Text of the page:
The Wii U may not be getting tons of attention this holiday season, but that's not stopping Nintendo from playing Santa Claus.
In a Nintendo Direct broadcast Wednesday, company president Satoru Iwata and Nintendo of America chief Reggie Fils-Aime revealed a number of surprises and updates for both the Wii U and the 3DS -- and even delivered some of them to players immediately.
First up was a Hyrule Warriors, a previously unannounced Wii U game in the works by Tecmo Koei. Due to launch in 2014, the strange title is a mashup of Nintendo’s beloved The Legend of Zelda and Koei’s not-so-beloved (in the U.S., at least) Dynasty Warriors, letting Link take on hordes and hordes of enemies rather than solve dungeon puzzles.
Nintendo also supplied updates for two of the Wii U's most anticipated games. Super Mario Galaxy’s Rosalina and her companion Luma will join the star-studded lineup of the anticipated Super Smash Bros Wii U. The company also showed off two minutes of footage from Mario Kart 8, unveiling a new airport-themed level.
The year of Luigi is apparently going to extend into 2014, with Mario's brother starring in a modified version of the puzzle game classic, Dr. Mario. Dr. Luigi will hit the Wii U's eStore on Dec. 31. Among the twists? Luigi prescribes pills that come in an L-shape.
Nintendo 3DS owners have a few games worth cheering about, too, including Yoshi's New Island and Kirby: Triple Deluxe. Also coming early next year to the Chibi-Robo: Photo Finder for the 3DS, based on the GameCube series. This follow-up once again features the electricity-powered scavenger, who needs players to take pictures of real-world objects to fulfill missions.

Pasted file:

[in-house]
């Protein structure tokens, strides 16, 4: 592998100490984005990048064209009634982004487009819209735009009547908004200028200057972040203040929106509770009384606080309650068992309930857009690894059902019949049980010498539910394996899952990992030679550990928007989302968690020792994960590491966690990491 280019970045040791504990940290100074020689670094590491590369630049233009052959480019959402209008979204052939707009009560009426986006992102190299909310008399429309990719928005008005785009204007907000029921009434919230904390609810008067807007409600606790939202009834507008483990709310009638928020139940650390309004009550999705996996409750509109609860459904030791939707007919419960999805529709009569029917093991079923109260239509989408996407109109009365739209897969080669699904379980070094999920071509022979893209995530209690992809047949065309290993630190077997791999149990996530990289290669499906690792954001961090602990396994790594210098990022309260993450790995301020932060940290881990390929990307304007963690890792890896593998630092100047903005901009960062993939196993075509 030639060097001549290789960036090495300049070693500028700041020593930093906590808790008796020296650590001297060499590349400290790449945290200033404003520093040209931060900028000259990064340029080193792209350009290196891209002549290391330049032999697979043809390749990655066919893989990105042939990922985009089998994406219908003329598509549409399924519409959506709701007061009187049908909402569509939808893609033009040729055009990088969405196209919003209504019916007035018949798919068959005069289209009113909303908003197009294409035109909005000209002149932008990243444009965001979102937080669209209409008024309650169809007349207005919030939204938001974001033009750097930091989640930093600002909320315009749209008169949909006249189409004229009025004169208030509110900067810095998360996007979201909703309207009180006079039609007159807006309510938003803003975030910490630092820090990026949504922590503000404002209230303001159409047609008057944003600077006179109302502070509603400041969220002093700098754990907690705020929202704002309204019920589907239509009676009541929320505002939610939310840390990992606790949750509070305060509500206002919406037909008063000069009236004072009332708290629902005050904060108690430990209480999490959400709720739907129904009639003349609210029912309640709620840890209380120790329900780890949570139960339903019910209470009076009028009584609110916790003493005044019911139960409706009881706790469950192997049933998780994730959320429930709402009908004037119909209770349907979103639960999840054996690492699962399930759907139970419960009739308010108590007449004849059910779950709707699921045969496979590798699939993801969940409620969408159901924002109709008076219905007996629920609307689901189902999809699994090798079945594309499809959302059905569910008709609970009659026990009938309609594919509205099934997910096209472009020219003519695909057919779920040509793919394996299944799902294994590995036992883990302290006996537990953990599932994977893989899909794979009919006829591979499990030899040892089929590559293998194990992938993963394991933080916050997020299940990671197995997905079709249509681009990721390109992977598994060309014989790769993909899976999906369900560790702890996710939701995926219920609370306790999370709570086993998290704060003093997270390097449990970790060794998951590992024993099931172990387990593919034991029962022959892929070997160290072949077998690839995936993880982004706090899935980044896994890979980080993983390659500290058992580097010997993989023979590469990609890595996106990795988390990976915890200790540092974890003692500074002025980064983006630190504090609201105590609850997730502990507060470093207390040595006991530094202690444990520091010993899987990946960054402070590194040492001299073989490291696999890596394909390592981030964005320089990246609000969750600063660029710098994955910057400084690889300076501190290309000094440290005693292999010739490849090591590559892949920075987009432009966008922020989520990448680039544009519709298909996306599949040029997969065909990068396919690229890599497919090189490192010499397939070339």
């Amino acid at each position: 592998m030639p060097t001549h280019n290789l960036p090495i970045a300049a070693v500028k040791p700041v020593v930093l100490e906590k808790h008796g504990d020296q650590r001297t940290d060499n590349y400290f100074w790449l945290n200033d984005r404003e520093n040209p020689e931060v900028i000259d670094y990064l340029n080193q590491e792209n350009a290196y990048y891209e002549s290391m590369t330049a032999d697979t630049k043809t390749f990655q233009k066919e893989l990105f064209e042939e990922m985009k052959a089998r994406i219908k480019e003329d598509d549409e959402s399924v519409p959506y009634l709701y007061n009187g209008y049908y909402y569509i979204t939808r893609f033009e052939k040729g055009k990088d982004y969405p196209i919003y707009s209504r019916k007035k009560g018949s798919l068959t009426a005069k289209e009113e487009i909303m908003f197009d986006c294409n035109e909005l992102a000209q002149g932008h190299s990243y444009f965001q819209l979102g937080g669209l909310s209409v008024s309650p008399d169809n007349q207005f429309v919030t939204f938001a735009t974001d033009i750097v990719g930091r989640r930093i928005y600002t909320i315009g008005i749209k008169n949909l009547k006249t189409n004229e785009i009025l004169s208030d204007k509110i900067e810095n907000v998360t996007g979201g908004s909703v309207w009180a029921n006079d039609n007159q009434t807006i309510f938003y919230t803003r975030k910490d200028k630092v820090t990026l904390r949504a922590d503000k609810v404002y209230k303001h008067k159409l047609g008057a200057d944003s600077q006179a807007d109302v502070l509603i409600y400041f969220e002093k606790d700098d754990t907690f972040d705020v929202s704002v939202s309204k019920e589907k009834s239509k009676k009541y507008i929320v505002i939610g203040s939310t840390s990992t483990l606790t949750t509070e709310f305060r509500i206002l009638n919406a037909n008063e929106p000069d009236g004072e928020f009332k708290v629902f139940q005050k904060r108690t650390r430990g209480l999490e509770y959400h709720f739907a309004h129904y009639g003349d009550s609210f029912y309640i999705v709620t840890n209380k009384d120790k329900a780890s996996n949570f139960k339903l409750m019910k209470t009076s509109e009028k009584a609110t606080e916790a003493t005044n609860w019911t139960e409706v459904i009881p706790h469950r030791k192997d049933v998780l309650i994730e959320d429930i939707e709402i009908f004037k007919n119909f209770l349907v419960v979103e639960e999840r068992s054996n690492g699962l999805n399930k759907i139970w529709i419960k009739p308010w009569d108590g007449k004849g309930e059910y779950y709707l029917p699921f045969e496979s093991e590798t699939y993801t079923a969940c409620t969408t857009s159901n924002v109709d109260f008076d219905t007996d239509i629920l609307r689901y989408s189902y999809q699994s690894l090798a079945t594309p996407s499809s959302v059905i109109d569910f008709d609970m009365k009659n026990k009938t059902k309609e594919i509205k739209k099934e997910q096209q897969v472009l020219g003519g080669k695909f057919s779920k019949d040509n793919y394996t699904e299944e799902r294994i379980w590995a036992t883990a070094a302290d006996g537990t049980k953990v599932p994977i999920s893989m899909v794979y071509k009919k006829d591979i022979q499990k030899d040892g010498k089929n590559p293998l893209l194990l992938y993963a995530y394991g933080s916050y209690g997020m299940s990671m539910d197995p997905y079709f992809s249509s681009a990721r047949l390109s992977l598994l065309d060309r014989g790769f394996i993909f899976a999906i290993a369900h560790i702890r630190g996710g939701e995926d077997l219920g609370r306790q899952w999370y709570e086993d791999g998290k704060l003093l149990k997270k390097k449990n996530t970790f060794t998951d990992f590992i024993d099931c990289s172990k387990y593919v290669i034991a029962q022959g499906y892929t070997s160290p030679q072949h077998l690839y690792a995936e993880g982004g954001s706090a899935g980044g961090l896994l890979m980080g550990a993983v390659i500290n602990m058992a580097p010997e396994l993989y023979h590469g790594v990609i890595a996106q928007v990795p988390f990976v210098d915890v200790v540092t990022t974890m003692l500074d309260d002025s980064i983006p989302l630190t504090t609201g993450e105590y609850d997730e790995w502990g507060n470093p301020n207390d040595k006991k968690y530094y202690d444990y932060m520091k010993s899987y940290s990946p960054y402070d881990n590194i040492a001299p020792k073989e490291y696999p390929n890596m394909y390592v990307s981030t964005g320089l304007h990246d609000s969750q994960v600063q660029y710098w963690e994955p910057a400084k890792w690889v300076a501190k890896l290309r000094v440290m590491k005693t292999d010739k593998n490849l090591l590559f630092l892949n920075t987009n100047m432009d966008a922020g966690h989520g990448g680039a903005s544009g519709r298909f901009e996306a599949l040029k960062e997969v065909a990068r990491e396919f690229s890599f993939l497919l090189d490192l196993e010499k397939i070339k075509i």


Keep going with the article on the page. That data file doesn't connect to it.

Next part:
Perhaps hoping to cash in on late holiday shoppers, Nintendo announced a handful of surprises. Wii Sports Club is introducing golfing to its collection and is available for download today. The game will feature a new nine-hole course as well as classic courses based on the NES golf game from 1984.
Also available today is NES Remix, a $15 downloadable game that takes levels from classic NES games and slightly reworks them to give them a fresh feel. For example, Excitebike players will race at night, with only the light from a headlight showing them where to go. A well-known Mario level is presented backwards. You can even play Donkey Kong using Link instead of Mario.
The Wii U has been criticized for its lack of strong software. Though short on bombshells (new Metroid, anyone?), this particular Nintendo Direct indicates that the company is willing to take some interesting risks to spark interest in the ailing system. The bigger question, though, is whether that realization might be coming too late.